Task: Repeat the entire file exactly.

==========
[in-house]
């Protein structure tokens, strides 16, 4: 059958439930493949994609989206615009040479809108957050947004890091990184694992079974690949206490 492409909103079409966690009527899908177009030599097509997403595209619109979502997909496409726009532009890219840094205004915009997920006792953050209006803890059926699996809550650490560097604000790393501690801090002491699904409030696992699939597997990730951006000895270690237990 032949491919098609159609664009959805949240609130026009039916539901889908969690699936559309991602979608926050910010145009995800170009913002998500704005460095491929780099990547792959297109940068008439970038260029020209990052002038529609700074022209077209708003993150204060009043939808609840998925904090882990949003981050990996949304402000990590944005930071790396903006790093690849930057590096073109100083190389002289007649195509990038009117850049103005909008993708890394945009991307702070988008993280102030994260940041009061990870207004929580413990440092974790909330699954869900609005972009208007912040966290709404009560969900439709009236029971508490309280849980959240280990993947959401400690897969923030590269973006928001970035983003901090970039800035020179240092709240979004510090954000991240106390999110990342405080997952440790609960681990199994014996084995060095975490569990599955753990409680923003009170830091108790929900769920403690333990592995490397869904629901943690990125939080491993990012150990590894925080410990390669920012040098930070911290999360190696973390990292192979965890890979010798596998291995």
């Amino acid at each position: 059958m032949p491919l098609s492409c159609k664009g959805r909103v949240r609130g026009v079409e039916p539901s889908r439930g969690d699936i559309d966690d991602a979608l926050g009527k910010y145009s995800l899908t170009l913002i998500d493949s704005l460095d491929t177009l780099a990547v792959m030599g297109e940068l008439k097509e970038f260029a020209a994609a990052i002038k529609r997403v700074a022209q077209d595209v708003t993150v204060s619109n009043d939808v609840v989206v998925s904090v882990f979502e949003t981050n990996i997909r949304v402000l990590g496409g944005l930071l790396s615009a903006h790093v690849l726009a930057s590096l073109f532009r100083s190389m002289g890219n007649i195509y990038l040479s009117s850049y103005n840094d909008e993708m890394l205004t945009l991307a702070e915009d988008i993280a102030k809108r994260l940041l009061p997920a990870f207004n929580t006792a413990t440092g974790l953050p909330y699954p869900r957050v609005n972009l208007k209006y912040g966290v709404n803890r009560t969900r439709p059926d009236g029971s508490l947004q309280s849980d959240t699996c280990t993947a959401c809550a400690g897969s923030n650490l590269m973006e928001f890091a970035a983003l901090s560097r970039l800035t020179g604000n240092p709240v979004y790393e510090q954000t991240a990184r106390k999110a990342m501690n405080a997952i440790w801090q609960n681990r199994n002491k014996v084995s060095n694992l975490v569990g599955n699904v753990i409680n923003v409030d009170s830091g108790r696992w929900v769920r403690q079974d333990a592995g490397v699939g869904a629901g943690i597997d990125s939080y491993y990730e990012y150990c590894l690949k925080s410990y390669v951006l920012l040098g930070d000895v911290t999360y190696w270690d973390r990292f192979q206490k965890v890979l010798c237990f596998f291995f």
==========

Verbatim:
[in-house]
């Protein structure tokens, strides 16, 4: 059958439930493949994609989206615009040479809108957050947004890091990184694992079974690949206490 492409909103079409966690009527899908177009030599097509997403595209619109979502997909496409726009532009890219840094205004915009997920006792953050209006803890059926699996809550650490560097604000790393501690801090002491699904409030696992699939597997990730951006000895270690237990 032949491919098609159609664009959805949240609130026009039916539901889908969690699936559309991602979608926050910010145009995800170009913002998500704005460095491929780099990547792959297109940068008439970038260029020209990052002038529609700074022209077209708003993150204060009043939808609840998925904090882990949003981050990996949304402000990590944005930071790396903006790093690849930057590096073109100083190389002289007649195509990038009117850049103005909008993708890394945009991307702070988008993280102030994260940041009061990870207004929580413990440092974790909330699954869900609005972009208007912040966290709404009560969900439709009236029971508490309280849980959240280990993947959401400690897969923030590269973006928001970035983003901090970039800035020179240092709240979004510090954000991240106390999110990342405080997952440790609960681990199994014996084995060095975490569990599955753990409680923003009170830091108790929900769920403690333990592995490397869904629901943690990125939080491993990012150990590894925080410990390669920012040098930070911290999360190696973390990292192979965890890979010798596998291995």
């Amino acid at each position: 059958m032949p491919l098609s492409c159609k664009g959805r909103v949240r609130g026009v079409e039916p539901s889908r439930g969690d699936i559309d966690d991602a979608l926050g009527k910010y145009s995800l899908t170009l913002i998500d493949s704005l460095d491929t177009l780099a990547v792959m030599g297109e940068l008439k097509e970038f260029a020209a994609a990052i002038k529609r997403v700074a022209q077209d595209v708003t993150v204060s619109n009043d939808v609840v989206v998925s904090v882990f979502e949003t981050n990996i997909r949304v402000l990590g496409g944005l930071l790396s615009a903006h790093v690849l726009a930057s590096l073109f532009r100083s190389m002289g890219n007649i195509y990038l040479s009117s850049y103005n840094d909008e993708m890394l205004t945009l991307a702070e915009d988008i993280a102030k809108r994260l940041l009061p997920a990870f207004n929580t006792a413990t440092g974790l953050p909330y699954p869900r957050v609005n972009l208007k209006y912040g966290v709404n803890r009560t969900r439709p059926d009236g029971s508490l947004q309280s849980d959240t699996c280990t993947a959401c809550a400690g897969s923030n650490l590269m973006e928001f890091a970035a983003l901090s560097r970039l800035t020179g604000n240092p709240v979004y790393e510090q954000t991240a990184r106390k999110a990342m501690n405080a997952i440790w801090q609960n681990r199994n002491k014996v084995s060095n694992l975490v569990g599955n699904v753990i409680n923003v409030d009170s830091g108790r696992w929900v769920r403690q079974d333990a592995g490397v699939g869904a629901g943690i597997d990125s939080y491993y990730e990012y150990c590894l690949k925080s410990y390669v951006l920012l040098g930070d000895v911290t999360y190696w270690d973390r990292f192979q206490k965890v890979l010798c237990f596998f291995f």